Watch and read Prof. Tim Noakes’ inspiring talk at Successness Fest 2017
Prof’s inspiration highlight: “Winners imagine their dreams first, they want it with all their heart and expect it to come true, there’s no other way to live.”
This is a full transcription of Prof. Tim Noakes’ motivation talk at Successness Fest Cape Town, 2017
“I brought these from my life to show you. So that song is of course Liverpool’s hymn as it were, my parents are from Liverpool and I owe a huge debt to them. So there they are, this is my father in his cricket team in 1931. and excuse me I get emotional, those are two very brave people. They came to Africa at the end of the second world war because they thought there were more opportunities in Africa and they were correct. Neither of them ever went to university. I could go to university and everything I’ve achieved was based on their decision to leave Liverpool and come to South Africa.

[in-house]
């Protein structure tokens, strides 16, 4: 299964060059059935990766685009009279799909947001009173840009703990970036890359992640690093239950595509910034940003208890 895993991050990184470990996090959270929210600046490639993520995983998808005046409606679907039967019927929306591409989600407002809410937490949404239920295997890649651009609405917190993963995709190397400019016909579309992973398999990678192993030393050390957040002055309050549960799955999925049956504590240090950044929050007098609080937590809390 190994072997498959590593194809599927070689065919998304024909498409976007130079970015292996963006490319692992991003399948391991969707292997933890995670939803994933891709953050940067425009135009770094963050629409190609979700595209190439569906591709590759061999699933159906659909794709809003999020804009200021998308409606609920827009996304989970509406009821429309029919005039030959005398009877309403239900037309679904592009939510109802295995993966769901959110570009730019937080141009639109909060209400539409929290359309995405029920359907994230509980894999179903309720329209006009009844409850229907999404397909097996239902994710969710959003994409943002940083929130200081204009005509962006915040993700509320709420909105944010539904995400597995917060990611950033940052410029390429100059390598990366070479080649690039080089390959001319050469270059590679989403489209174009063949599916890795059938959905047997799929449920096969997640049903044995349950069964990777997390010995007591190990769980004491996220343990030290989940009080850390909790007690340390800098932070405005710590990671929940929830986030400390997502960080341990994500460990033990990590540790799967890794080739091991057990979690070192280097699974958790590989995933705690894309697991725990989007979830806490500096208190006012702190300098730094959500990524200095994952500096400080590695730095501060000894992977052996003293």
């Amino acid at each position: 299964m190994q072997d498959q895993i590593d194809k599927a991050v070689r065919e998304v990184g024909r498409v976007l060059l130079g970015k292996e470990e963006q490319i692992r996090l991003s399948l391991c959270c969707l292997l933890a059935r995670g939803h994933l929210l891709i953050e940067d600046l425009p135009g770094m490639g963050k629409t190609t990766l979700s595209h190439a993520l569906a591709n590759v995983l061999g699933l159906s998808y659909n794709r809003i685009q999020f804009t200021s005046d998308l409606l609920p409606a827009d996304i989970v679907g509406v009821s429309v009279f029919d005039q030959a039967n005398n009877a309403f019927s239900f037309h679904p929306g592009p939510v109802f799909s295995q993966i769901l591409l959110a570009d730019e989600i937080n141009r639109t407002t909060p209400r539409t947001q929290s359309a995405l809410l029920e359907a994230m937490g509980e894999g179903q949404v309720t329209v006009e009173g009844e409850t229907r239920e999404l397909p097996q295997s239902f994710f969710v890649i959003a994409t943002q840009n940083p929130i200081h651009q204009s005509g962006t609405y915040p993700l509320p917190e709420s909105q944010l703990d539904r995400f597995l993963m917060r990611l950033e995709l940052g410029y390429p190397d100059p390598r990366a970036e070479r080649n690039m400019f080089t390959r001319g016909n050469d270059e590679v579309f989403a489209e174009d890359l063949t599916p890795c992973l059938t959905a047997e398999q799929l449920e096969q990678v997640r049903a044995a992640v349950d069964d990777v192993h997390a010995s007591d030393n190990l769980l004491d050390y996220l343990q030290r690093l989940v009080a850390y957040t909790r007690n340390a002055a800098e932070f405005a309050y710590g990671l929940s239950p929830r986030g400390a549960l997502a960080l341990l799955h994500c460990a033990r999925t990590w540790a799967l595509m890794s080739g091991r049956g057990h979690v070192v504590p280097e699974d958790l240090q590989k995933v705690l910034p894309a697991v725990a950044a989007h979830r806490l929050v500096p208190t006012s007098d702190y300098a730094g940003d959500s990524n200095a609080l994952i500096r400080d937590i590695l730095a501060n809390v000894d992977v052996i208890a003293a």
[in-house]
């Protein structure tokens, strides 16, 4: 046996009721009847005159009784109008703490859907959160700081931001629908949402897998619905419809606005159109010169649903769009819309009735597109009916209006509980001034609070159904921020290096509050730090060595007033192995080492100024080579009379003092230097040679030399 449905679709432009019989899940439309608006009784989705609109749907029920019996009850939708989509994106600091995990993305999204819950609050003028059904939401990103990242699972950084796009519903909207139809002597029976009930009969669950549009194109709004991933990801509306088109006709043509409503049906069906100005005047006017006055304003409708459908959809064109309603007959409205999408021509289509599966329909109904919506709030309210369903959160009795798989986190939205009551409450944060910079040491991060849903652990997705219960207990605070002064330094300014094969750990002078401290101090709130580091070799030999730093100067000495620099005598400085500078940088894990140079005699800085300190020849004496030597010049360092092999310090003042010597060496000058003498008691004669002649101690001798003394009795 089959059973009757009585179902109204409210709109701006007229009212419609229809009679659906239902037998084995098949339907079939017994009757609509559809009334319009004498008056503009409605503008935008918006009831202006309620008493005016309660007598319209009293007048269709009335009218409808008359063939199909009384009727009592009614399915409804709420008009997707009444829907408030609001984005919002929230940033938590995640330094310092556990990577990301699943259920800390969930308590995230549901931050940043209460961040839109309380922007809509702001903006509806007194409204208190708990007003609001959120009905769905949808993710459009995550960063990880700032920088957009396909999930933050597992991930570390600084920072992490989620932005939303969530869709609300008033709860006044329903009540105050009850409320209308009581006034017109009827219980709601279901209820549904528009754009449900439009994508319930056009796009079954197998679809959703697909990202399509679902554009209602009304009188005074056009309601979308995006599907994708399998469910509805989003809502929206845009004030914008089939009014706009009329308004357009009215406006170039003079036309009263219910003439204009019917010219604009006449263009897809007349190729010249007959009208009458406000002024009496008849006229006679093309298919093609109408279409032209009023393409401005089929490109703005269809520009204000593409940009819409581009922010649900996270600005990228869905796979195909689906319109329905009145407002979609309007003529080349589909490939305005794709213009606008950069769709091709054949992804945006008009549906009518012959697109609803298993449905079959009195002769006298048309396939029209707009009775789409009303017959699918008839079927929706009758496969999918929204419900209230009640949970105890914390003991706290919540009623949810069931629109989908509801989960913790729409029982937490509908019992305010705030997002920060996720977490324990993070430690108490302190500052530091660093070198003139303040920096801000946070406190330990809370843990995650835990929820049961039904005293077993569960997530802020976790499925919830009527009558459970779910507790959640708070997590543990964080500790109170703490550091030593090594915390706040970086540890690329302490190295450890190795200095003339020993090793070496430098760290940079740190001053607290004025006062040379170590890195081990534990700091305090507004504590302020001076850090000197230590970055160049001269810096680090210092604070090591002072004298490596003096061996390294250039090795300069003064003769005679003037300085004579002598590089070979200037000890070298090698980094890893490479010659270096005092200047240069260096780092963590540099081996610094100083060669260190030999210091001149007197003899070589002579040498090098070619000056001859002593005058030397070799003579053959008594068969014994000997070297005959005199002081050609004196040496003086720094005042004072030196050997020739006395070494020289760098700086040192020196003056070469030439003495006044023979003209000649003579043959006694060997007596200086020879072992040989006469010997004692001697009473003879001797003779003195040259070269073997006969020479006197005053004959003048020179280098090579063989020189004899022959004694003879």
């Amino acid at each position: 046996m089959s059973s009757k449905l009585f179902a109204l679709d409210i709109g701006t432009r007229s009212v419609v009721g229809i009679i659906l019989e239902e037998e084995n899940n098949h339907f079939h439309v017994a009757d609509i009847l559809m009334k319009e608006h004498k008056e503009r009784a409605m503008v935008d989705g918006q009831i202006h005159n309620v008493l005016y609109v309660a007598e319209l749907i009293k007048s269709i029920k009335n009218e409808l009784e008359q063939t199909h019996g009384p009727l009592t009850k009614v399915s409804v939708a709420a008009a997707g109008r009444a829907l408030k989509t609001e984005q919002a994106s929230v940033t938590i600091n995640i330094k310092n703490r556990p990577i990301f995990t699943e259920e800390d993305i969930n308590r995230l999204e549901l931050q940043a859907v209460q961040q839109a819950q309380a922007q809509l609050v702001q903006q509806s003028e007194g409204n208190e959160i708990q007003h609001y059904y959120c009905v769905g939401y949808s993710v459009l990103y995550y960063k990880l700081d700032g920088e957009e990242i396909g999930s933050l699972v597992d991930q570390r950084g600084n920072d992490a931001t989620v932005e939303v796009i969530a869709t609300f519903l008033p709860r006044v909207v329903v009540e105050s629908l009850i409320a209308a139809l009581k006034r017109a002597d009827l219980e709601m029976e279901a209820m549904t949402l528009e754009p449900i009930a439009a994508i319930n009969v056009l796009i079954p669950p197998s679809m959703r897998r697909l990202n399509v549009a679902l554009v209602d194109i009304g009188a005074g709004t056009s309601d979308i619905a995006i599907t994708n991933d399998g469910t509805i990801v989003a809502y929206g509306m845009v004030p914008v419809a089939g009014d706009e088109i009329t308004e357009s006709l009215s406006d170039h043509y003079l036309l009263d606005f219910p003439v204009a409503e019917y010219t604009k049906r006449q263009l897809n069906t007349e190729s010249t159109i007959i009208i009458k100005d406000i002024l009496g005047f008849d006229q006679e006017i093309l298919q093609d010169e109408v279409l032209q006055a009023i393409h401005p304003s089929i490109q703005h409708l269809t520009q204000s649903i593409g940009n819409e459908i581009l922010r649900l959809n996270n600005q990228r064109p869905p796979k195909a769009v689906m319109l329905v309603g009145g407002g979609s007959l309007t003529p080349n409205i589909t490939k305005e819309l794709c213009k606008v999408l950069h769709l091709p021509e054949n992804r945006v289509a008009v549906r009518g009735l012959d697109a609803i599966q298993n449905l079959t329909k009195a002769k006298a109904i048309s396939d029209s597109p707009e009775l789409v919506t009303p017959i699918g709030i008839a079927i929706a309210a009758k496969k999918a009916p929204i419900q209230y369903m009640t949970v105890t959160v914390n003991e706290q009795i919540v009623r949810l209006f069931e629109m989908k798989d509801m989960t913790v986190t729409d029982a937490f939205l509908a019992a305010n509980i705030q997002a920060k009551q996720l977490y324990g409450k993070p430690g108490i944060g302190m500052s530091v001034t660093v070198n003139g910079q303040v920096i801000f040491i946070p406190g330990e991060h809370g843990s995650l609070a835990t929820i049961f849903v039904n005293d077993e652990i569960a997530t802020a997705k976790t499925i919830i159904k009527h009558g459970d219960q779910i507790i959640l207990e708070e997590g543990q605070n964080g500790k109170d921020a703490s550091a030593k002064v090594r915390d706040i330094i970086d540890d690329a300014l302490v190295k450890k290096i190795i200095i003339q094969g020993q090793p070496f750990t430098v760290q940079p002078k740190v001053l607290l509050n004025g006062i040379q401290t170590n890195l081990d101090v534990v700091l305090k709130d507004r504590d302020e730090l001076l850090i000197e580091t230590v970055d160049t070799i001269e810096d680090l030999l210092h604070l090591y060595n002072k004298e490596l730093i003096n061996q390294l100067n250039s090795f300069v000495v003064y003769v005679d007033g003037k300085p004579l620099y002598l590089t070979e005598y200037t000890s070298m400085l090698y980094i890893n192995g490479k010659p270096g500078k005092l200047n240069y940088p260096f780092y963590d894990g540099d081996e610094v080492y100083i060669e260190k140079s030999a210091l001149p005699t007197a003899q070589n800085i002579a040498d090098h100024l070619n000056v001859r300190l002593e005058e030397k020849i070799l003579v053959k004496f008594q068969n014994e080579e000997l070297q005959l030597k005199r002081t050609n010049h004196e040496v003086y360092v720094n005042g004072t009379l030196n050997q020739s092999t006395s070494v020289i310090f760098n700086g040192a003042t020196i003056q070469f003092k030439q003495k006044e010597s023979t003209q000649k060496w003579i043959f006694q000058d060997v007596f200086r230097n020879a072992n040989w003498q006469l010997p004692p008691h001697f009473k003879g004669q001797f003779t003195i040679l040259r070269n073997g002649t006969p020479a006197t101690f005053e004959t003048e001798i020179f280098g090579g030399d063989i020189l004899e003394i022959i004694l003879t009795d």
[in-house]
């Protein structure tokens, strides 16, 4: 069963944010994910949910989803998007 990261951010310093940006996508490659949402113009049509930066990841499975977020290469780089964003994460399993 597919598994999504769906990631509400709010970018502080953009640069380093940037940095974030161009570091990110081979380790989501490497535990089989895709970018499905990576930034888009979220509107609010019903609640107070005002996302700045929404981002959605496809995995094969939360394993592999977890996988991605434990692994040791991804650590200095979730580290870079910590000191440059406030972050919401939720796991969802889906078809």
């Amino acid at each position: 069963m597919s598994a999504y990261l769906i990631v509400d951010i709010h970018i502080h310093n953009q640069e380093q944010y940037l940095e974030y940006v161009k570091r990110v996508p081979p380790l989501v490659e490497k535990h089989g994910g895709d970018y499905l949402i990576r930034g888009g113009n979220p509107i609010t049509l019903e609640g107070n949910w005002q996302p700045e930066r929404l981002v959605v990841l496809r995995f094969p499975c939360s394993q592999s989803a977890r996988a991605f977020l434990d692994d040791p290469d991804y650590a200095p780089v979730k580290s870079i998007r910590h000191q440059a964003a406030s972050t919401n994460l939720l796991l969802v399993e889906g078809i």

So I’m going to talk about hope in your heart and belief systems and I’m going to begin my story, because I was originally a runner, with this fabulous story of this man who did not fight in the Second World War. So he’s also part of the great generation – the people who fought in the Second World War like my father.
But he didn’t fight, neither of these people fought in the Second World War and they both wanted to leave a legacy. On the left is Roger Bannister and on the right is John Landy, many years ago they wanted to break the 4-minute mile and that was the world record. And these were the two athletes who would do it. On the left was Bannister who achieved it, and if you go back and look at the world records for the mile, you will see that the world record came down from about 4:08, down to 4:01. At the end of the Second World War these were Swedish runners, they were not fighting in the wars, so they had time to train. And anyway, during that time, John Landy ran the mile 7 times in 4 minutes and 2 seconds, 7 times! And he said: